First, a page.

Moose and sawflies on the same pine – how do they interact?

By Swedish University of Agricultural Sciences

Photo Credit: SLU

Although common, indirect interactions between taxonomically distant herbivores, such as mammals and insects, are less studied than interaction between taxonomically related species (insect–insect). In this study the Swedish University of Agricultural Sciences and the Max Planck Institute for chemical ecology in Germany show that sawfly performance was enhanced on trees browsed by moose.

The researchers investigated the effect of moose browsing on Scots pine and subsequent effects on sawfly performance. They reared sawfly larvae on browsed, clipped, and unbrowsed pine trees in a controlled field experiment. Afterward, they measured sawfly cocoon weight. Needle C:N ratio and di‐terpene content were measured in response to browsing.

Sawfly performance was enhanced on trees browsed by moose. Cocoon weight (proxy for fecundity) was 9 and 13 percent higher on browsed and clipped trees compared to unbrowsed trees. Cocoon weight was weakly related to needle C:N ratio, and browsed trees had lower C:N ratio compared to unbrowsed trees. Needle di‐terpene content, known to affect sawfly performance, was neither affected by the browsing treatments nor did it correlate with sawfly weight.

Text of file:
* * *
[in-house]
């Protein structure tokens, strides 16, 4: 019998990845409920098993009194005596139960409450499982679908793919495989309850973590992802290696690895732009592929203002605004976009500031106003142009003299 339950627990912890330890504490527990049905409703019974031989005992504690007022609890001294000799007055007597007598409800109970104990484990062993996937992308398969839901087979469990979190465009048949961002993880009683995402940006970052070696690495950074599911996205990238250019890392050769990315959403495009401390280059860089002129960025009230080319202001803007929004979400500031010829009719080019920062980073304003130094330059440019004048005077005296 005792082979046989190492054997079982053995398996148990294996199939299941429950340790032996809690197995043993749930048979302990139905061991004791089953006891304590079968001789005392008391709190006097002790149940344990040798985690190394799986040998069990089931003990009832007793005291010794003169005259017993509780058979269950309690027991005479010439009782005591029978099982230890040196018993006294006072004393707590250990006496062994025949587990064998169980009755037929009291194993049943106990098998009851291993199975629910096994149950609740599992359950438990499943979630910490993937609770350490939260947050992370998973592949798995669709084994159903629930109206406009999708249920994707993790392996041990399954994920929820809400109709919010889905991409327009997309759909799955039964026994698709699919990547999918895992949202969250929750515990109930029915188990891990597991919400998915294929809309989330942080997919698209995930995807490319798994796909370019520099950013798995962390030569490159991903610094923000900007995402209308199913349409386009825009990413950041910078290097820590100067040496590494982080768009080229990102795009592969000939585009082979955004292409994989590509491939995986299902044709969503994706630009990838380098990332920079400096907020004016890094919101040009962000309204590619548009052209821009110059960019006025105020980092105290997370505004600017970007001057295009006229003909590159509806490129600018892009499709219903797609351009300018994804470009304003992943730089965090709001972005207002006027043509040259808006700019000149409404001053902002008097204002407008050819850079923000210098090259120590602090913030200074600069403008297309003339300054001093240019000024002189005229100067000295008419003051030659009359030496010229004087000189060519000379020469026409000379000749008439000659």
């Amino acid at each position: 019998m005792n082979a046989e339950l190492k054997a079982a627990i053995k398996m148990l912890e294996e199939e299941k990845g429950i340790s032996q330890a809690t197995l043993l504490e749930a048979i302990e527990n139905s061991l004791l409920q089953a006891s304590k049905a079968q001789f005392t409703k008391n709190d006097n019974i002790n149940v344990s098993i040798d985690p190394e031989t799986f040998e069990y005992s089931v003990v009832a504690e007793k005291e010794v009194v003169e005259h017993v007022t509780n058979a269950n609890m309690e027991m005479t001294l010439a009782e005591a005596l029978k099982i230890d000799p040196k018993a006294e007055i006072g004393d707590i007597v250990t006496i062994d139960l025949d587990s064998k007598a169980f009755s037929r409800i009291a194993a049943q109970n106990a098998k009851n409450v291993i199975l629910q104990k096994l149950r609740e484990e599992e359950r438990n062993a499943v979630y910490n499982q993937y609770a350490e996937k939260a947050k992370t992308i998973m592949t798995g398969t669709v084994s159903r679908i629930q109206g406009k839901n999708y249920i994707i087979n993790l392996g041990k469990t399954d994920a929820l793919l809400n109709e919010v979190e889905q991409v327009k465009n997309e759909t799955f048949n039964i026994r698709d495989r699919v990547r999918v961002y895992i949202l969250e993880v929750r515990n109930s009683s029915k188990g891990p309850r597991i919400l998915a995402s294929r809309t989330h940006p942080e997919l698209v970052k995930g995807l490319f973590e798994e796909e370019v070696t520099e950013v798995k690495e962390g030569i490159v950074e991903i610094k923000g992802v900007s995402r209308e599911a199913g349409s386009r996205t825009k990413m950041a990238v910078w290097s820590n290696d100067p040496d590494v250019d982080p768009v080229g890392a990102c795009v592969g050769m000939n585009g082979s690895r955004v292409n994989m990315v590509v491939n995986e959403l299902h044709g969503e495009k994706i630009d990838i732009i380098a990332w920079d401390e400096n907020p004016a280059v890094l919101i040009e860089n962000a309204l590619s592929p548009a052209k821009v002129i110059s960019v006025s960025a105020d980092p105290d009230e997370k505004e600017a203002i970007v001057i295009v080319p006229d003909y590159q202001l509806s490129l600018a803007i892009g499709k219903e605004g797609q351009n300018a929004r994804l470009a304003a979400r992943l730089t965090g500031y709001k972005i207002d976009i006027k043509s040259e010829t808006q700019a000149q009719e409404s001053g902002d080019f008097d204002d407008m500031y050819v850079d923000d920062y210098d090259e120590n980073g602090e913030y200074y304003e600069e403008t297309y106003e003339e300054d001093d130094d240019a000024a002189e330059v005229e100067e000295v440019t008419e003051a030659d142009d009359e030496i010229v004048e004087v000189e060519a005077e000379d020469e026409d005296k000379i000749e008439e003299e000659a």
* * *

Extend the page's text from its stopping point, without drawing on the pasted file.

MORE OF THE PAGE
Michelle Nordkvist and her colleagues conclude that mammalian herbivory can affect insect herbivore performance, with potential consequences for ecological communities and with particular importance for insect population dynamics.

The measured plant variables could not fully explain the effect on sawfly performance providing a starting point for the consideration of additional plant responses induced by mammalian browsing affecting insect performance.

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Read the international coverage of this article in Frontiers Dispatches:

*The original article is published in Ecology and Evolution.